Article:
You cannot win, it seems. But it is true that one is hard put to discern the reason for the manifold adaptations that organisms possess. What I should have said to my daughter (and eventually did say) was that God had put the scales there for reasons He knew to be perfectly good ones but which may take us a lot of research to discover, since He has not told us what they are. Still, the fact was that I could not explain the presence of those scales... (1983, pp. 30-31).
Dr. Davis has raised two very important points with this simple story. First, we may not presently know why an organism is designed the way it is. To us, the design is either not yet recognizable, or not well understood. Second, with further research, the heretofore unrecognizable design eventually may be discovered. And, in the case that follows below, that is exactly what happened.
In his 1980 book, The Panda’s Thumb, Dr. Gould (one of suboptimality’s most vocal supporters) presented what he believed to be perhaps the finest known example of non-design ever to be found in nature—the panda’s thumb. After providing an exhaustive explanation of how the panda has 5 other digits in each “hand,” which function quite well in the panda’s everyday life, Dr. Gould then provided an equally exhaustive explanation of the panda’s “thumb.” It is, he says, “a somewhat clumsy, but quite workable” appendage which “wins no prize in an engineer’s derby.” His whole essay was intended to portray this as good evidence of suboptimality—non-design in nature. In fact, lest the reader miss his point, Gould says that “odd arrangements and funny solutions are the proof of evolution—paths that a sensible God would never tread, but that a natural process, constrained by history, follows perforce” (pp 20-21).
Interestingly, while Dr. Gould was writing about the non-design that he felt was so evident, research (the same kind of research Dr. Davis said would be needed to elucidate the purpose of design in certain structures) was ongoing in regard to the panda’s thumb. And what did that research show? The panda’s thumb now has been found to exhibit design for very special functions, as the following information attests.
First, the San Diego Zoo’s Giant Panda Zoobook states: “In fact, the giant panda is one of the few large animals that can grab things as tightly as a human can” (n.d., p. 6). Second, in 1985 Schaller et al. authored The Giant Pandas of Wolong, in which they state: “The panda can handle bamboo stems with great precision by holding them as if with forceps in the hairless groove connecting the pad of the first digit and pseudothumb” (p. 4).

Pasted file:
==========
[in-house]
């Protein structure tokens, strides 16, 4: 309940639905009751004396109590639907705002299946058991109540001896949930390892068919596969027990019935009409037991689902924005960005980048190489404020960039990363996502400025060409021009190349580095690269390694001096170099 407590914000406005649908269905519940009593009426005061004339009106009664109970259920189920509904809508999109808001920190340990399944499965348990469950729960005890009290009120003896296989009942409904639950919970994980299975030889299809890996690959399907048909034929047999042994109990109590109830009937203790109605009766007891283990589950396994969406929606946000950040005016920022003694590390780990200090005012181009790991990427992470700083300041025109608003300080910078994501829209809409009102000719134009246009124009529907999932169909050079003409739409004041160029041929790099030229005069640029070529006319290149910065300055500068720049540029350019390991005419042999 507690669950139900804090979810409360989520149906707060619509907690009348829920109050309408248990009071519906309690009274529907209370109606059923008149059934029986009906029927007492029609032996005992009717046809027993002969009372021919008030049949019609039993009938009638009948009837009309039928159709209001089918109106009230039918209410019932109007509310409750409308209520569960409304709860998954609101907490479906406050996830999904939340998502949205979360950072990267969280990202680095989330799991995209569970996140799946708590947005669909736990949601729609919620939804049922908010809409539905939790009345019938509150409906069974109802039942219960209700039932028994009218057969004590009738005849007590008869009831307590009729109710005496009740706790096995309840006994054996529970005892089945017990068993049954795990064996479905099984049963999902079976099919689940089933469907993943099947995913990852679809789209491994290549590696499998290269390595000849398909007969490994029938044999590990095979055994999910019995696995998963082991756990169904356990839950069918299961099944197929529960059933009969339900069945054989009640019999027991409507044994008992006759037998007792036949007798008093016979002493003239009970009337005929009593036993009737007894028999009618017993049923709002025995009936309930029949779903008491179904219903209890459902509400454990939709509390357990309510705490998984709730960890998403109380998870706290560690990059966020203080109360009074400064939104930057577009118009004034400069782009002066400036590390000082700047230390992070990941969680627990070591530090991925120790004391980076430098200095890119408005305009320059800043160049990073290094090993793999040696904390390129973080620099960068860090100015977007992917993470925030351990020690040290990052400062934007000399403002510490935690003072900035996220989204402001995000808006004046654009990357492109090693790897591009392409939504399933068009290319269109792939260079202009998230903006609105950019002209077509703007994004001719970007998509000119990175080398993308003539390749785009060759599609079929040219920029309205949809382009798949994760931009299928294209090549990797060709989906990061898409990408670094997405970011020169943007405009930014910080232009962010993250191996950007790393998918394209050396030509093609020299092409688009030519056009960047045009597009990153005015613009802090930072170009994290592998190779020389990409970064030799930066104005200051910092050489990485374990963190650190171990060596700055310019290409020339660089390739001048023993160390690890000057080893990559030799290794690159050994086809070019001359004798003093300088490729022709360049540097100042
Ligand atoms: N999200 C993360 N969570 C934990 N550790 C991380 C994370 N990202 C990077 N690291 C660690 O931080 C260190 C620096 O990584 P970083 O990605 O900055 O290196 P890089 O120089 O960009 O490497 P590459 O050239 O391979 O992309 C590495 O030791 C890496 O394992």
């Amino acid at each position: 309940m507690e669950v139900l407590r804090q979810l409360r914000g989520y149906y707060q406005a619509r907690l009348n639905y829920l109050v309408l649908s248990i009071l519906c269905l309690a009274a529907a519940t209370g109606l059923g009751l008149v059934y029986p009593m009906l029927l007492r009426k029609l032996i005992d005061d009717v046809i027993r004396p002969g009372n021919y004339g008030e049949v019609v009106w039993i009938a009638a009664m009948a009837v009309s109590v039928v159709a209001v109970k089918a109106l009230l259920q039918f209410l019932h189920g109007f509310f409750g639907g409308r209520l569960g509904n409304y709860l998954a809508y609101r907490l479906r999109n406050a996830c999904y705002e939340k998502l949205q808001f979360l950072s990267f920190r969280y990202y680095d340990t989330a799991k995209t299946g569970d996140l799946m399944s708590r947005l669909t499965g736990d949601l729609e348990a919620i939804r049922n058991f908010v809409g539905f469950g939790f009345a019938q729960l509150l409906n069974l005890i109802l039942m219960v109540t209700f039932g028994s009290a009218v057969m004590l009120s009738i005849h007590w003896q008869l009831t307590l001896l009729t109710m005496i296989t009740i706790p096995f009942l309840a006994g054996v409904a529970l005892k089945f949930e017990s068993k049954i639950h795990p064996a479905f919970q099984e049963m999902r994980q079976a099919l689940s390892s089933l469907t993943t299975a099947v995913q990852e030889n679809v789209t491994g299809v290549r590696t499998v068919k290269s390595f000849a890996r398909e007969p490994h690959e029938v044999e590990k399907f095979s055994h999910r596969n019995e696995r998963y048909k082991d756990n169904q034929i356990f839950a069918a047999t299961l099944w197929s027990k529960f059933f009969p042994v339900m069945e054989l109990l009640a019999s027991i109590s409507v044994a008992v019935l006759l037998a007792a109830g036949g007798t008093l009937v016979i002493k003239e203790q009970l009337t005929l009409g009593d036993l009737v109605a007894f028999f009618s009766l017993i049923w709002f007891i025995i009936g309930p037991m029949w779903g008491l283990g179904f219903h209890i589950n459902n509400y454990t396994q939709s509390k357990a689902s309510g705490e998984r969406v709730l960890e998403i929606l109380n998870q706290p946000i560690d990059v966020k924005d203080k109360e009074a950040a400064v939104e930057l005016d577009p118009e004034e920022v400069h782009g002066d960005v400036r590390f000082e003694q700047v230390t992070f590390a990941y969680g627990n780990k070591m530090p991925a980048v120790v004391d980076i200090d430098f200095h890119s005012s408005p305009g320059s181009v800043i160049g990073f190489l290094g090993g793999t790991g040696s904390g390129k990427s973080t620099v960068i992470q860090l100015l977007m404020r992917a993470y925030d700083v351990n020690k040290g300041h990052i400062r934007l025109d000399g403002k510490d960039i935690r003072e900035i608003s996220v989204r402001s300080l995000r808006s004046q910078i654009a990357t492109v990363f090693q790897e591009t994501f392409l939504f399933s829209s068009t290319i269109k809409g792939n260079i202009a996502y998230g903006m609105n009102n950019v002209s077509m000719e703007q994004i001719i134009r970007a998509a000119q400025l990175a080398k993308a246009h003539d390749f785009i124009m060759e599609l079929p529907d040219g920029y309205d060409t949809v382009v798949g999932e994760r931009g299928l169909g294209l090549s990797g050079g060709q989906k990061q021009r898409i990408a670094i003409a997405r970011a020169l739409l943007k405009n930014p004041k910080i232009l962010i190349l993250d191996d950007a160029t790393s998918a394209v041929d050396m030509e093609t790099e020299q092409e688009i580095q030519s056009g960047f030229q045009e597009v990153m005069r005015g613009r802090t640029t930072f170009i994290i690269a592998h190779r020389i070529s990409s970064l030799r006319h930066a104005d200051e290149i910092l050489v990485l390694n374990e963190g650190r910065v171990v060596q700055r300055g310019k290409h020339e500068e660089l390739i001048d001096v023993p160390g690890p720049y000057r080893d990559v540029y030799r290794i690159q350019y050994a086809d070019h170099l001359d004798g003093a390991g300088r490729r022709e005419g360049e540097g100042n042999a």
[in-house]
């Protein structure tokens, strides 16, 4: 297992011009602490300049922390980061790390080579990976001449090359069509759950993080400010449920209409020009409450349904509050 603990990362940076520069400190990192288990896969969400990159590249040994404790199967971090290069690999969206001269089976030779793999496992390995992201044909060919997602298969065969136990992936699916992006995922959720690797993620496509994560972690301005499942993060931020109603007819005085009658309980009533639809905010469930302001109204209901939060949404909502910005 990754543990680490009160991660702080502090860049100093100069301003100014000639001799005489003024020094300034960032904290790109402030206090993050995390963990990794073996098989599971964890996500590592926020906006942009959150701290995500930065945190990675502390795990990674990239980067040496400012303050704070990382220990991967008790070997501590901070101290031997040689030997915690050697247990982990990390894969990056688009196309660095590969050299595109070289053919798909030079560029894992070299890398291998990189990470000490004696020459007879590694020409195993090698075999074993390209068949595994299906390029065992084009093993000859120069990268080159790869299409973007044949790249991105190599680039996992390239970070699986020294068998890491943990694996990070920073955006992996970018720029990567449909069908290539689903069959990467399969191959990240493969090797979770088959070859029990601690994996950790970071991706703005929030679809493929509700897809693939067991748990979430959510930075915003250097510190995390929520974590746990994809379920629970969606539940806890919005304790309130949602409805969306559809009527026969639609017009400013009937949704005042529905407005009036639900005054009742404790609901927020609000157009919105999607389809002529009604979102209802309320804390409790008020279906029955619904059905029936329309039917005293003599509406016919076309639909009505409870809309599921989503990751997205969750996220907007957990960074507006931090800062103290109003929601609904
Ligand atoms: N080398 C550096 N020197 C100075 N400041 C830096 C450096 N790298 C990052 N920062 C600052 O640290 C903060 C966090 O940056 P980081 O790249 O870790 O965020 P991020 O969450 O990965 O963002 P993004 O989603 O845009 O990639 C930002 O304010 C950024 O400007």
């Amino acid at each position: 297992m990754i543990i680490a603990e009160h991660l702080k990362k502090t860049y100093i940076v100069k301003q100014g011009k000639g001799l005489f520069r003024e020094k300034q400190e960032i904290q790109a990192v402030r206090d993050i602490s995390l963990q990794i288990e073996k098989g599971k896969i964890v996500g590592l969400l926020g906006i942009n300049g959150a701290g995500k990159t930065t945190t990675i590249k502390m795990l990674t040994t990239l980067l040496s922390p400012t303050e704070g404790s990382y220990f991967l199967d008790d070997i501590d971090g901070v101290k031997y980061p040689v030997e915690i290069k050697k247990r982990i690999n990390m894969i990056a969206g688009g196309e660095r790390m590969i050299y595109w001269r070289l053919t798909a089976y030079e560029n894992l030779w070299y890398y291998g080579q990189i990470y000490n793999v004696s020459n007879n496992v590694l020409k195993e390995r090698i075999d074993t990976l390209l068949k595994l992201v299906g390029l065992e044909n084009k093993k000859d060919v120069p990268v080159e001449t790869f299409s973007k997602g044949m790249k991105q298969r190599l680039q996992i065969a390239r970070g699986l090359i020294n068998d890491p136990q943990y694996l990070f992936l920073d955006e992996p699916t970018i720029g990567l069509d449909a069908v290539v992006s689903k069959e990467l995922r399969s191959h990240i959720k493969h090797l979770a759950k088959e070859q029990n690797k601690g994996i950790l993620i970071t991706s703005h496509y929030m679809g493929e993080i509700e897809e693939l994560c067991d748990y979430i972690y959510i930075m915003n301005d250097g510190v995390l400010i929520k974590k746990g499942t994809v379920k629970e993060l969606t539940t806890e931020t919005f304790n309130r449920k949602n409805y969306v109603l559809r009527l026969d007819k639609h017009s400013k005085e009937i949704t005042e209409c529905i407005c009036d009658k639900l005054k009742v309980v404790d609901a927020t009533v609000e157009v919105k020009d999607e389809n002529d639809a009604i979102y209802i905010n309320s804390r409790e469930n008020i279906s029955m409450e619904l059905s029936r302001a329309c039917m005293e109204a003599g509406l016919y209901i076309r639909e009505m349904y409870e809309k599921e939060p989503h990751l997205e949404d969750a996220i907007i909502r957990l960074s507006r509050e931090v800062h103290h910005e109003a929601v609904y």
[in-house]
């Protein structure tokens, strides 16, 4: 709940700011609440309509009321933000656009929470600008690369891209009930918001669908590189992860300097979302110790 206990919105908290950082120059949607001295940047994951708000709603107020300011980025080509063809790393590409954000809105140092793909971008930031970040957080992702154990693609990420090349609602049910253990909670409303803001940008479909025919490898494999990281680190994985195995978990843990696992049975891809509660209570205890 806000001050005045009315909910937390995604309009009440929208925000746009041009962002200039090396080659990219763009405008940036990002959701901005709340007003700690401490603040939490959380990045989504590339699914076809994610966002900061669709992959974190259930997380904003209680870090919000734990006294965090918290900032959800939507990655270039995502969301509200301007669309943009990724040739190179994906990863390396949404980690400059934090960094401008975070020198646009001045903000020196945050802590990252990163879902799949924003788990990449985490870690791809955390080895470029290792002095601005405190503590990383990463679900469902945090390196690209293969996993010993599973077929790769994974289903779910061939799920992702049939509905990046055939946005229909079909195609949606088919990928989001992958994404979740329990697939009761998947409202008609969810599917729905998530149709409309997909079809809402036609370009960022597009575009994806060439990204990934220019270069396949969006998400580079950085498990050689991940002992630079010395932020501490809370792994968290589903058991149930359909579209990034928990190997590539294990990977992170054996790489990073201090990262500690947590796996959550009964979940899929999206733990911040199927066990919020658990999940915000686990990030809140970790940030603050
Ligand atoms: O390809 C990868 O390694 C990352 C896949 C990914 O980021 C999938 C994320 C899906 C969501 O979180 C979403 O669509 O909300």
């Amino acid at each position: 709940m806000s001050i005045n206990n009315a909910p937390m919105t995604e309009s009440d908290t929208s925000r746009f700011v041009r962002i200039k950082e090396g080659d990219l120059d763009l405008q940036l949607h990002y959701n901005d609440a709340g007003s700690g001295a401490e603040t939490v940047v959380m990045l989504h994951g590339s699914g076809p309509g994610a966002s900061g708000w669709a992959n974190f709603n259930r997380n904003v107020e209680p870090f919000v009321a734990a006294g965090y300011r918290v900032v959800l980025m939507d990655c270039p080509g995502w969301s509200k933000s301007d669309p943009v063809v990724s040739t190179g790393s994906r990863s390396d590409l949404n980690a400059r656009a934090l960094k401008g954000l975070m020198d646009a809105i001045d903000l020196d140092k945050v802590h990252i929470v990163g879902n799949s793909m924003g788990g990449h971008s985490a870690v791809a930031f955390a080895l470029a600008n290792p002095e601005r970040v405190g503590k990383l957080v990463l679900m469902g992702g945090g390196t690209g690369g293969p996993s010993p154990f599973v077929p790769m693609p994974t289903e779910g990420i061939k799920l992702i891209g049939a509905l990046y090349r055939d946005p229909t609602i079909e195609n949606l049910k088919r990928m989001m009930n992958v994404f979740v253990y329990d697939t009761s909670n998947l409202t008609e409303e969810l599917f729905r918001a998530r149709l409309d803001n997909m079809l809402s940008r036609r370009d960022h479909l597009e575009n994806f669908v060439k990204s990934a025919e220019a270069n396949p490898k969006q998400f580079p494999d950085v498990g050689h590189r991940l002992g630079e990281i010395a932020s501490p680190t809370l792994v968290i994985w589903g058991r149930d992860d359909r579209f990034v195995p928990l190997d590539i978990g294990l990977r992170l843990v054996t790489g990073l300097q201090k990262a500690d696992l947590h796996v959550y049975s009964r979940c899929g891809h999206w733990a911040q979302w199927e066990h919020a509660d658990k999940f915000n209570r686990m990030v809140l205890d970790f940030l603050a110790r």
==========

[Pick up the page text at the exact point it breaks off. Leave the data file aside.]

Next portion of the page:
Do these kinds of statements seem to describe the panda’s thumb as a “jury-rigged” device? Does being able to grasp something tightly, with great precision, using a “pseudothumb” that is compared to surgical forceps seem to convey non-design? Such statements remind us of the point originally being made: an object may possess purposeful design, but that design may not be immediately evident to the observer. Dr. Gould could not see (for whatever reasons) the design in the panda’s thumb. Nevertheless, such design now is known to be present.
The panda’s “thumb” is an enlarged and extended wrist bone covered by a thick pad. It is separated from the pads of the five digits by a furrow that the panda uses to hold bamboo stalks.
There are other flaws with the suboptimality argument as well. One of the most serious is this: those who claim that something is “suboptimal” must, by definition, set themselves up as the sole judge of what is, and what is not, “optimal.” In other words, those who would claim non-design in nature must somehow “know” two things: (1) they must know that the item under discussion positively evinces no design; and (2) they must know what the absolute standard is in the first place (i.e., “the optimal”) in order to claim that something has become “suboptimal.”
These points have not escaped the evolutionists. For example, S.R. Scadding of Guelph University in Canada has commented that the suboptimality “argument is a theological rather than a scientific argument, since it is based on the supposed nature of the Creator” (1981, p. 174, emp. added). That is to say, the evolutionist sets himself up as the Creator, presupposes to know the mind of the Creator, and then presumes to say what the Creator did, or did not, do. Observe how one evolutionist does just that:
The case for evolution then has two sides; positive evidence—that evolution has occurred; and negative evidence—that the natural world does not conform to our expectation of what an omnipotent, omniscient, truthful Creator would have created (Futuyma, 1983, p. 198, emp. added).